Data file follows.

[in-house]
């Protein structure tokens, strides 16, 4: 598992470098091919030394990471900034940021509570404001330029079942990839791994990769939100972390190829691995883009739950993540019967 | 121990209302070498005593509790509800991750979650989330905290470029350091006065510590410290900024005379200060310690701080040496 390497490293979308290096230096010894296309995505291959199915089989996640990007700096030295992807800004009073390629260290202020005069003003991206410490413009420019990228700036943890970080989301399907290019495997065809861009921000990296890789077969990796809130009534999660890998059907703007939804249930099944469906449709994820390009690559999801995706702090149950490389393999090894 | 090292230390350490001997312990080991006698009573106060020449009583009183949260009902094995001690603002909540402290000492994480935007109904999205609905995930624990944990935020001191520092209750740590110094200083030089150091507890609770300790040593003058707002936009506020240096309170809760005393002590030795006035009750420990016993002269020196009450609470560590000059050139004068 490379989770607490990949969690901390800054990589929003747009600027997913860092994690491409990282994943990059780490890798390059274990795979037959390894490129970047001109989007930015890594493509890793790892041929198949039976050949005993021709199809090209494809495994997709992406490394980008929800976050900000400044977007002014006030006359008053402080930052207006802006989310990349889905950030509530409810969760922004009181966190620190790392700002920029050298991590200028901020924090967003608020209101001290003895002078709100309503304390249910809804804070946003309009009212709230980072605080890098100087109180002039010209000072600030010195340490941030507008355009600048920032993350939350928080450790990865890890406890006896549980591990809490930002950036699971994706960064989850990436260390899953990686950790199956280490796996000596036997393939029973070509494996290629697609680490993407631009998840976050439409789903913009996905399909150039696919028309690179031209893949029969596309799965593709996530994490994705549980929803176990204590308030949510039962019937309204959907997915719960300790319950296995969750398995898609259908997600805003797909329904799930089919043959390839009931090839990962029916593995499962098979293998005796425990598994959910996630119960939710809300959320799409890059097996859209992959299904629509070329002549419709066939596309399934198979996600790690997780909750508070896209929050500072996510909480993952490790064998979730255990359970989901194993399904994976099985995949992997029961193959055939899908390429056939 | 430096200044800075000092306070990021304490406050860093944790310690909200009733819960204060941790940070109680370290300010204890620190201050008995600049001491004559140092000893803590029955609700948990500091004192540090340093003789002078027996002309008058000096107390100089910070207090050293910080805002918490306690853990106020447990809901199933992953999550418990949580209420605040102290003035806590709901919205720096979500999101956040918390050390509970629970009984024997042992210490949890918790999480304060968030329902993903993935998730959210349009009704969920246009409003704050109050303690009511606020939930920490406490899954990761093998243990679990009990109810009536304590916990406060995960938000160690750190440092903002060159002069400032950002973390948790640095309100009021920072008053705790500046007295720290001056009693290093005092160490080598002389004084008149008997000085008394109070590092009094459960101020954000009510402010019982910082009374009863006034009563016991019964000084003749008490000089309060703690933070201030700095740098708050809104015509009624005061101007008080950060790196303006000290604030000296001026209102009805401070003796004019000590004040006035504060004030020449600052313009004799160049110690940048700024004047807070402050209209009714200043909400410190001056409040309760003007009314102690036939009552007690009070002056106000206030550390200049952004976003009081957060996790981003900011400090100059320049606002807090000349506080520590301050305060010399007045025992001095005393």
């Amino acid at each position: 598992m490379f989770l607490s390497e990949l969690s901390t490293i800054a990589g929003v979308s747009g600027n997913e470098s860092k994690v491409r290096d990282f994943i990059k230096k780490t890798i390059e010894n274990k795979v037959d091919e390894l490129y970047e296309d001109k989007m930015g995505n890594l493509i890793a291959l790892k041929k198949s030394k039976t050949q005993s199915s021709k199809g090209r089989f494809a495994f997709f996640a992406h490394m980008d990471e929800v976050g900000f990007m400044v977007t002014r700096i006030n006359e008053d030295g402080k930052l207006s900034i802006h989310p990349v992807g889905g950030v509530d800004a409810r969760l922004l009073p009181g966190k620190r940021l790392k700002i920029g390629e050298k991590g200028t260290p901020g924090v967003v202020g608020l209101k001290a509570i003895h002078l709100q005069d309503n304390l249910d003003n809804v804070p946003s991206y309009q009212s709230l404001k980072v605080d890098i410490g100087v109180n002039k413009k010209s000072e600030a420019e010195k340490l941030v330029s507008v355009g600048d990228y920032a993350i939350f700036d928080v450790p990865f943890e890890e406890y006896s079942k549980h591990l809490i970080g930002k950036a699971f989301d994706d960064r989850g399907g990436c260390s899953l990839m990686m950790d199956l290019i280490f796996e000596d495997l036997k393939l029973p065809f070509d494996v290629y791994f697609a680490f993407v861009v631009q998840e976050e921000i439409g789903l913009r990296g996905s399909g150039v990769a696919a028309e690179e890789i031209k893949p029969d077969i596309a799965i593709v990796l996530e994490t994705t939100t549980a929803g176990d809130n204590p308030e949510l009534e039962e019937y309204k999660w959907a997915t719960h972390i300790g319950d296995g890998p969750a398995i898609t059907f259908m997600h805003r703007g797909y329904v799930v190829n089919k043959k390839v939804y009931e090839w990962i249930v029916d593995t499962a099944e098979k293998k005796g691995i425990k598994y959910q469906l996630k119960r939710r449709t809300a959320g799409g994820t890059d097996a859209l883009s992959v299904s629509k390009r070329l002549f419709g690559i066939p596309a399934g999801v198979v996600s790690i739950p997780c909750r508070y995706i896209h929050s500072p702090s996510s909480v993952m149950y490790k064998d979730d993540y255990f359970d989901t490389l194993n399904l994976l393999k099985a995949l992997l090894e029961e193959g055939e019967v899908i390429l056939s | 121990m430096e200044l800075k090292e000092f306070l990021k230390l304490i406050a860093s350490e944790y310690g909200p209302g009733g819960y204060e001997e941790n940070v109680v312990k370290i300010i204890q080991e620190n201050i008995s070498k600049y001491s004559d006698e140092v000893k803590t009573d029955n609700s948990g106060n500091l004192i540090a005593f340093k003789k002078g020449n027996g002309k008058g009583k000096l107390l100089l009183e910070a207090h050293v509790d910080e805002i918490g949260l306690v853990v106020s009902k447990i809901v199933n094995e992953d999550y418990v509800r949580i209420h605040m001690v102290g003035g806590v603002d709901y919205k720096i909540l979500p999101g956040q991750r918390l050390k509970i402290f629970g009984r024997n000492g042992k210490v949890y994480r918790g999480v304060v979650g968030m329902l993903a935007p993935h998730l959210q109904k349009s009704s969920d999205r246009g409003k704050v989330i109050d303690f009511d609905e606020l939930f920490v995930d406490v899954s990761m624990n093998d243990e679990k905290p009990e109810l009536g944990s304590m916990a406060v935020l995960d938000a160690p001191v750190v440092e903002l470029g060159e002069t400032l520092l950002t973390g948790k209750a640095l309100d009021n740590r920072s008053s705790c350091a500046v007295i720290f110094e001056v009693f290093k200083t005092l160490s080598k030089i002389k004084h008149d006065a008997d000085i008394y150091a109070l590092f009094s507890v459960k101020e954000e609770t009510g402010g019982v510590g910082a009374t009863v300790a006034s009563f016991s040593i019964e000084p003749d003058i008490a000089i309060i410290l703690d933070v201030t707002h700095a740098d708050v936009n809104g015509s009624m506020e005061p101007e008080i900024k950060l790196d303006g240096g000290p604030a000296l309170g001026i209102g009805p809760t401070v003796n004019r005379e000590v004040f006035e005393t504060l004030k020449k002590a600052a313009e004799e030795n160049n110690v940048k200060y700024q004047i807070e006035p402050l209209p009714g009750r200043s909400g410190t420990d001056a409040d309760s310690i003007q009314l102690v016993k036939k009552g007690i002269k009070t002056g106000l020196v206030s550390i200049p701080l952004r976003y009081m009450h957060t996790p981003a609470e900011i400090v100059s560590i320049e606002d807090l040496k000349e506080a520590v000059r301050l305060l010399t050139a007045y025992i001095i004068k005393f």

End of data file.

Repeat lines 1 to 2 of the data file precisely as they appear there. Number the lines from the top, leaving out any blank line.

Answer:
[in-house]
């Protein structure tokens, strides 16, 4: 598992470098091919030394990471900034940021509570404001330029079942990839791994990769939100972390190829691995883009739950993540019967 | 121990209302070498005593509790509800991750979650989330905290470029350091006065510590410290900024005379200060310690701080040496 390497490293979308290096230096010894296309995505291959199915089989996640990007700096030295992807800004009073390629260290202020005069003003991206410490413009420019990228700036943890970080989301399907290019495997065809861009921000990296890789077969990796809130009534999660890998059907703007939804249930099944469906449709994820390009690559999801995706702090149950490389393999090894 | 090292230390350490001997312990080991006698009573106060020449009583009183949260009902094995001690603002909540402290000492994480935007109904999205609905995930624990944990935020001191520092209750740590110094200083030089150091507890609770300790040593003058707002936009506020240096309170809760005393002590030795006035009750420990016993002269020196009450609470560590000059050139004068 490379989770607490990949969690901390800054990589929003747009600027997913860092994690491409990282994943990059780490890798390059274990795979037959390894490129970047001109989007930015890594493509890793790892041929198949039976050949005993021709199809090209494809495994997709992406490394980008929800976050900000400044977007002014006030006359008053402080930052207006802006989310990349889905950030509530409810969760922004009181966190620190790392700002920029050298991590200028901020924090967003608020209101001290003895002078709100309503304390249910809804804070946003309009009212709230980072605080890098100087109180002039010209000072600030010195340490941030507008355009600048920032993350939350928080450790990865890890406890006896549980591990809490930002950036699971994706960064989850990436260390899953990686950790199956280490796996000596036997393939029973070509494996290629697609680490993407631009998840976050439409789903913009996905399909150039696919028309690179031209893949029969596309799965593709996530994490994705549980929803176990204590308030949510039962019937309204959907997915719960300790319950296995969750398995898609259908997600805003797909329904799930089919043959390839009931090839990962029916593995499962098979293998005796425990598994959910996630119960939710809300959320799409890059097996859209992959299904629509070329002549419709066939596309399934198979996600790690997780909750508070896209929050500072996510909480993952490790064998979730255990359970989901194993399904994976099985995949992997029961193959055939899908390429056939 | 430096200044800075000092306070990021304490406050860093944790310690909200009733819960204060941790940070109680370290300010204890620190201050008995600049001491004559140092000893803590029955609700948990500091004192540090340093003789002078027996002309008058000096107390100089910070207090050293910080805002918490306690853990106020447990809901199933992953999550418990949580209420605040102290003035806590709901919205720096979500999101956040918390050390509970629970009984024997042992210490949890918790999480304060968030329902993903993935998730959210349009009704969920246009409003704050109050303690009511606020939930920490406490899954990761093998243990679990009990109810009536304590916990406060995960938000160690750190440092903002060159002069400032950002973390948790640095309100009021920072008053705790500046007295720290001056009693290093005092160490080598002389004084008149008997000085008394109070590092009094459960101020954000009510402010019982910082009374009863006034009563016991019964000084003749008490000089309060703690933070201030700095740098708050809104015509009624005061101007008080950060790196303006000290604030000296001026209102009805401070003796004019000590004040006035504060004030020449600052313009004799160049110690940048700024004047807070402050209209009714200043909400410190001056409040309760003007009314102690036939009552007690009070002056106000206030550390200049952004976003009081957060996790981003900011400090100059320049606002807090000349506080520590301050305060010399007045025992001095005393």